Decades of conservation successes
Photo: Lindsay Addison
Audubon’s Coastal Sanctuary Program is a model for conservation along the Atlantic Flyway. The program maintains a diverse network of nesting habitats where researchers can study waterbird ecology, and new management tools are developed. While these islands are a boon for science, its most important purpose is to serve as a respite for coastal waterbirds where they can have a haven from predators and human disturbance while they safely raise the next generation of birds in North Carolina.
In 1989, Audubon established the North Carolina Coastal Islands Sanctuary Program to protect and restore vital nesting habitat sites for nesting waterbirds. The program began with just two islands in the lower Cape Fear River and has grown to more than 20 locations that support over a third of the waterbirds that nest in North Carolina.
Today, the program has expanded to protect 19 islands and two beach sites that support thousands of nesting pairs of pelicans, herons, egrets, ibises, gulls, terns, black skimmers and other bird species.
Audubon staff work to maintain and monitor specialized habitats that are vital to the success of birds. By working with a wide range of conservation partners, the team is able to manage individual habitats through conservation best practices to support the specific species of birds that come to the sanctuaries.
All these efforts lead to conservation success stories for birds. Success that have major impact on the species. Before the Sanctuary Program, fewer than 100 Brown Pelican nested along the coast of North Carolina. Today, there are more than 4,500 pairs.
The birds are flocking to our sanctuaries because they can find exactly what they need to survive and thrive. During spring and summer months, birds are able to nest and raise their chicks without commons threats from predators or human disturbance, resulting in years of nesting success.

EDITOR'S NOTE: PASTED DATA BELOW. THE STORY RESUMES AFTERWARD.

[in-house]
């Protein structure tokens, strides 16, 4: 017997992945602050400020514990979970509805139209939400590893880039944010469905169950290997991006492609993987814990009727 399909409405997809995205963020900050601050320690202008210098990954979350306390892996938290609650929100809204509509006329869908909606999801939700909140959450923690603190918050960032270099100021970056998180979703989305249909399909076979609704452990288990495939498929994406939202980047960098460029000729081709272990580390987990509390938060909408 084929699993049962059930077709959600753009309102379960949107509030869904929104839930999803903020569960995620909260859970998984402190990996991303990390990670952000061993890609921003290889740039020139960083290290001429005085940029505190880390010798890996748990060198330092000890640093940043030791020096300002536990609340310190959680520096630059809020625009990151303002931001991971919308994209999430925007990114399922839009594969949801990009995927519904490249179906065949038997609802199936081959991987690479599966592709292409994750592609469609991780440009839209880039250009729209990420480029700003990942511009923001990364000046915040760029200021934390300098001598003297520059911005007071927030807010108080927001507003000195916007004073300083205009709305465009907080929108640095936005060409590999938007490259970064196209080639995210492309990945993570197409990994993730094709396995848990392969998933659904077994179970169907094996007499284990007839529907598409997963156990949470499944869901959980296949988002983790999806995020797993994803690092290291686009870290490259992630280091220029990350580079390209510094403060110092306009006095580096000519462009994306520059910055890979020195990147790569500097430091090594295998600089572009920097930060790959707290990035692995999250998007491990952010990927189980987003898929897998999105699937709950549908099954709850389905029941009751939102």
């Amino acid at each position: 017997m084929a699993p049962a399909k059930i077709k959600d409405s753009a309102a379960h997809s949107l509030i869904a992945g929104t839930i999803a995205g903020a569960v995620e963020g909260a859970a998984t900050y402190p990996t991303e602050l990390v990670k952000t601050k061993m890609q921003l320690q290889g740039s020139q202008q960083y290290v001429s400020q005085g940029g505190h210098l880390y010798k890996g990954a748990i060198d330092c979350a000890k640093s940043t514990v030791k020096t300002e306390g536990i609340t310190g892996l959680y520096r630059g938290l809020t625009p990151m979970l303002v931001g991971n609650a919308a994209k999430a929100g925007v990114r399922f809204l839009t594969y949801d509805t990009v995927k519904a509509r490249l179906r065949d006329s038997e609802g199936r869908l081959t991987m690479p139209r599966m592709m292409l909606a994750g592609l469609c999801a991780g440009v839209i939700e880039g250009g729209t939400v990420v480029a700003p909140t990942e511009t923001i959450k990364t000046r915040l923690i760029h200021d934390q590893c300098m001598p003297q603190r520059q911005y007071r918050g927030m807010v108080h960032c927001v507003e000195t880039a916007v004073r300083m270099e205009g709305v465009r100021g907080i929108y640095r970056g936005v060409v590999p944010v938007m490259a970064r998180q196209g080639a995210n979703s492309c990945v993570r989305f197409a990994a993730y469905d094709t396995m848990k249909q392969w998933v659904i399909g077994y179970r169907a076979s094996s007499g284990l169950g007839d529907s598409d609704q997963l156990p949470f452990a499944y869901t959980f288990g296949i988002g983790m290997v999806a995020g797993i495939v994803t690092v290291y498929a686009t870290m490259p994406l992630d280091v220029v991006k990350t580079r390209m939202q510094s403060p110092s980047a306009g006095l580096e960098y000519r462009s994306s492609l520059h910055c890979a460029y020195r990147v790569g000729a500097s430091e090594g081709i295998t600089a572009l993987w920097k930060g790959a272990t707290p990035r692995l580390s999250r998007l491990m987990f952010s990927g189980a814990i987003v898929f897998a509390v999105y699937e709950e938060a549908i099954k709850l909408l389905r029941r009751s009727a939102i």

Because it supports such a large proportion of nesting waterbirds, the Coastal Sanctuary Program is essential to maintaining healthy populations of waterbirds both in the state and in the region. Without these protected habitats, coastal waterbirds wouldn’t return to nest year after year. And with nowhere else to go, we would lose the iconic species we know and love.
Coastal habitat management aims to protect Cape Fear River terns
Through tilling and herbicide treatment, Audubon NC was able to transform these jungle-like islands into ideal open sand nesting grounds for oystercatchers and terns.
Located north of Wilmington, between Figure Eight Island and Topsail Island, Lea-Hutaff Island is a 5,641-acre undeveloped barrier island and marsh system that has remained undisturbed by development.
A rare American White Pelican rests at Rich Inlet. This species is not a resident of North Carolina; it is just passing through on its way to its wintering grounds.
Working to protect nesting birds at coastal posting sites from human disturbance
These biological technicians are instrumental in preserving the delicate, waning habitat on the beaches, marshes, and sanctuary islands on the North Carolina coast.
This year the Lower Cape Fear River sites hosted about 20% of the state’s Great Egrets and Brown Pelicans, over 25% of its Royal Terns, and just over 78% of its White Ibis -- one of the largest concentrations of nesting waterbirds in the state.